Land&Hand projects are implemented and tailor-made per province. Which means that a specific set of stakeholders is designed per project. Yet stakeholders always involved in a Land&Hand initiative include:
• Vocational schools (which are very involved as the program will be implemented into their curriculum)
• Nature organizations
• Local businesses
• Knowledge institutes
How these partners are involved in each part of project implementation is context-specific and differs per province. Next to this standard set of partners, other stakeholders have been involved in the design and implementation of Land&Hand initiatives. In the province of Zeeland, we worked together with the municipality and the provincial department of Culture and Education. In the province of Noord-Brabant, we worked with national theatre festival De Parade, which showcased the projects of the Land&Hand students at the festival.
Furthermore, we collaborate on a national level with different stakeholders to showcase the results and insights of the projects. We have been invited to conferences on the role of art in education by the Ministry of Education, Culture and Science and the Ministry of Internal Affairs. Furthermore, we are constantly looking to share our insights on the years of experience we have working together with the vocational education system, and the ways we see that this can be improved. We have been invited by the Embassy of Health to talk about this during the Dutch Design Week and we are currently starting talks with the vocational education council and policymakers within the schooling system to share our input and experiences. Finally, we are supported by national funds, such as Gieskes-Strijbis Fonds, Fonds21 and Stimuleringsfonds Creatieve Industrie, on a multi-year basis.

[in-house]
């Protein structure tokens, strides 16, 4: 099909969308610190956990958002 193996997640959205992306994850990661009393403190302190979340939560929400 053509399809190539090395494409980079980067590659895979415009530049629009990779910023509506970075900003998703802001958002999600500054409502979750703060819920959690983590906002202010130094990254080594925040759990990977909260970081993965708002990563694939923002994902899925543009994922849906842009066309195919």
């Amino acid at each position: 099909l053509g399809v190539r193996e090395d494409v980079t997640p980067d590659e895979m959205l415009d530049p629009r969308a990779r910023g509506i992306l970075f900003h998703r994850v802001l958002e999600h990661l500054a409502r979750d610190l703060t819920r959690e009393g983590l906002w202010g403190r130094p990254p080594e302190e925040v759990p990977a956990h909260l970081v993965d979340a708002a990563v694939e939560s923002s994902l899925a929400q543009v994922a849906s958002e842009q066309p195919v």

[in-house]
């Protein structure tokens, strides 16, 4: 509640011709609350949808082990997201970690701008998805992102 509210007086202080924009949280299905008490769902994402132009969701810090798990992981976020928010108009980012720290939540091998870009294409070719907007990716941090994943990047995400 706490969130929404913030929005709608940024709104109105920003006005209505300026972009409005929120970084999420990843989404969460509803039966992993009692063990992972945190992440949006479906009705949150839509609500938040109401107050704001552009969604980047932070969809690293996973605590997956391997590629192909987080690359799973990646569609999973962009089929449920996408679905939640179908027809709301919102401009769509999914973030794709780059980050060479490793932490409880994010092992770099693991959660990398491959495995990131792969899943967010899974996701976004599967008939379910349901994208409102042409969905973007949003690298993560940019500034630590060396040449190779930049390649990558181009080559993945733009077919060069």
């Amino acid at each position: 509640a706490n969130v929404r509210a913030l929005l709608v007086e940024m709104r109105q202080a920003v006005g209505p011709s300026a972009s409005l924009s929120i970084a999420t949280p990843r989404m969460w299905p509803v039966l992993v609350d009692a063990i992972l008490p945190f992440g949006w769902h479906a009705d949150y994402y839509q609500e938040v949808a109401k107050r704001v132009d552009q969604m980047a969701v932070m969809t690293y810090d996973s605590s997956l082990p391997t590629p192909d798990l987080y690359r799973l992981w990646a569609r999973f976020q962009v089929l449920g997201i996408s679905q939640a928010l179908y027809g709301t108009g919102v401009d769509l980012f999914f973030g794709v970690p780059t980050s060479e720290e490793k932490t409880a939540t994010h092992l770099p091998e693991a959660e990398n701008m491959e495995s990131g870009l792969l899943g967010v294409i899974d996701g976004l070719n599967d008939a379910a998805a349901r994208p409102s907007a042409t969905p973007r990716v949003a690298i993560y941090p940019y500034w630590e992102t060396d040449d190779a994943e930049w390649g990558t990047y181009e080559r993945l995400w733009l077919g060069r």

We are constantly looking to build new collaborations and involve more parties in existing Land&Hand projects. They are truly a collaborative effort.
Our main goal is to establish new learning environments, inspired by art education, that pay attention to natural systems and materials in our local environment and that value handicrafts. In this quest, we bring together people from different fields – arts, education, policymaking, business. These joint efforts constitute a pronounced interdisciplinary aspect, with different parties offering different expertise. We believe that everything is connected and that a circular approach is needed: the student with the landscape, the farmers, the entrepreneurs, the nature organizations and the networks around it.